Aid Reaches Forgotten Quake Survivors

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The Indonesian village of Lurah Ampalu receieves 1,600 tarps, which will be used for temporary shelters. The tarps are the first part of a Caritas shelter response. Photo by Laura Sheahen/CRS

“Villagers didn’t know people were searching for them, trying to help them,” says Fabian Tritschler, member of an international Caritas aid team that arrived in the Indonesian city of Padang shortly after a powerful earthquake struck it. With much of the first response focused on the city’s collapsed buildings, rural villages to the north were at risk of being forgotten.

The CRS-Caritas team swung into action immediately. They ordered items that people in severely damaged villages were most likely to need and then they headed for Padang.

They were forced to travel circuitous routes because the airport was closed. Then, coping with no water or electricity, the team set up a 30-person operation in a day.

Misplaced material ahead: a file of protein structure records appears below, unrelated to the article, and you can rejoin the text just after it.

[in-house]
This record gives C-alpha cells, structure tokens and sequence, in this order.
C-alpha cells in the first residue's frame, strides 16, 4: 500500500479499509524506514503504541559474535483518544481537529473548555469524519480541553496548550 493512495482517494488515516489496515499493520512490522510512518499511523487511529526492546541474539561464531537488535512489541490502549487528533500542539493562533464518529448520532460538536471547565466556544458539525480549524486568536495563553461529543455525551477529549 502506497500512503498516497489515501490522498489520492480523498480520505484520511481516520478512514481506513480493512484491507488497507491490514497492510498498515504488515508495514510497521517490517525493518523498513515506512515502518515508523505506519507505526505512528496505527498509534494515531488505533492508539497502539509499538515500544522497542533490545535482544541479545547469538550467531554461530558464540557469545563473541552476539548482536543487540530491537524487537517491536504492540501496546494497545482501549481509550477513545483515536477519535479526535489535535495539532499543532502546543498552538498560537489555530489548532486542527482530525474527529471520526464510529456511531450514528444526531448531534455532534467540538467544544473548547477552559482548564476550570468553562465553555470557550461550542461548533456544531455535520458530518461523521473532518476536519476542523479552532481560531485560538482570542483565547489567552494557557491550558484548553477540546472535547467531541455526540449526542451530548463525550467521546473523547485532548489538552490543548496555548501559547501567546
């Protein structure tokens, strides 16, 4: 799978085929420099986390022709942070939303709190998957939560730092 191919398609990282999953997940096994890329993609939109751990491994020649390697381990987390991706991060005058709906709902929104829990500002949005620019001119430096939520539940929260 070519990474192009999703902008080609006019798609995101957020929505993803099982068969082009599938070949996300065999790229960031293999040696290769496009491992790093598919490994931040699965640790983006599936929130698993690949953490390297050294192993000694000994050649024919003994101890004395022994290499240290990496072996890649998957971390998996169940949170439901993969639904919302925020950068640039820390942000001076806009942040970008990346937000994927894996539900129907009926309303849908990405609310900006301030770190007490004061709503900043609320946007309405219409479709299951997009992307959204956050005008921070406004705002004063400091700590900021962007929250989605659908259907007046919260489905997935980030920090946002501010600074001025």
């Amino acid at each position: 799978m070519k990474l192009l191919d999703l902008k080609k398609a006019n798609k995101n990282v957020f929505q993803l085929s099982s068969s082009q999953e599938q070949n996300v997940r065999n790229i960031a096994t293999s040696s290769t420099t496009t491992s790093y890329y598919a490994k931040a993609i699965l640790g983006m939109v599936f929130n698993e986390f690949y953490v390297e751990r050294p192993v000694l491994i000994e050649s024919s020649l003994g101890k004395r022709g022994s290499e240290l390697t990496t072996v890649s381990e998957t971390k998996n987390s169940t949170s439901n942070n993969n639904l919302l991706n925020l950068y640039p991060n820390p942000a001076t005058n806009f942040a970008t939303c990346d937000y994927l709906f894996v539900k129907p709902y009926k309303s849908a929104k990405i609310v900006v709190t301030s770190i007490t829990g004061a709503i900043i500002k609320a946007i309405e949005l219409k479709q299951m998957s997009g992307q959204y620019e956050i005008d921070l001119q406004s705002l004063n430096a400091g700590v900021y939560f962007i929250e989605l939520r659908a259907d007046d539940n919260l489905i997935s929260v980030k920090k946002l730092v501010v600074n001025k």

The team fanned out and drove out to northern villages, passing hundreds of roofless, wall-less houses whose families huddled in their front yards, sleeping on the ground. The team identified thousands of people needing basic shelter. On Tuesday, CRS distributed 1,595 tarps in the villages of Lurah Ampalu, an impoverished area where many villagers survive on subsistence farming.

“We saw people using them right away,” says Yudi Wiryawan, emergency response leader for CRS Indonesia. Allius, a 36-year-old father, received one of the tarps and used it to erect a shelter within an hour of distribution, tying one part of it to a tree. “All ten of my family have been sheltering under four sheets of corrugated iron. My father had a stroke and needs constant assistance. We are very thankful for the shelter, because we have lost everything.”

“I salvaged the old roof sheets of my house. I’ll use them for walls,” said Darmanes, a mother of four. “Then I’ll put the tarp on top for a roof.”

With years of experience rebuilding homes after several Indonesian earthquakes, the team will continue to search for, and help, the most needy. “There are more villages to the north that are yet to receive assistance,” says Tritschler. “In the coming days we’ll send out more assessment teams to find out what help they need.”

-Laura Sheahen, Regional Information Officer for CRS Asia. Tim O’Connor, Communications Officer for Caritas Australia, contributed reporting.

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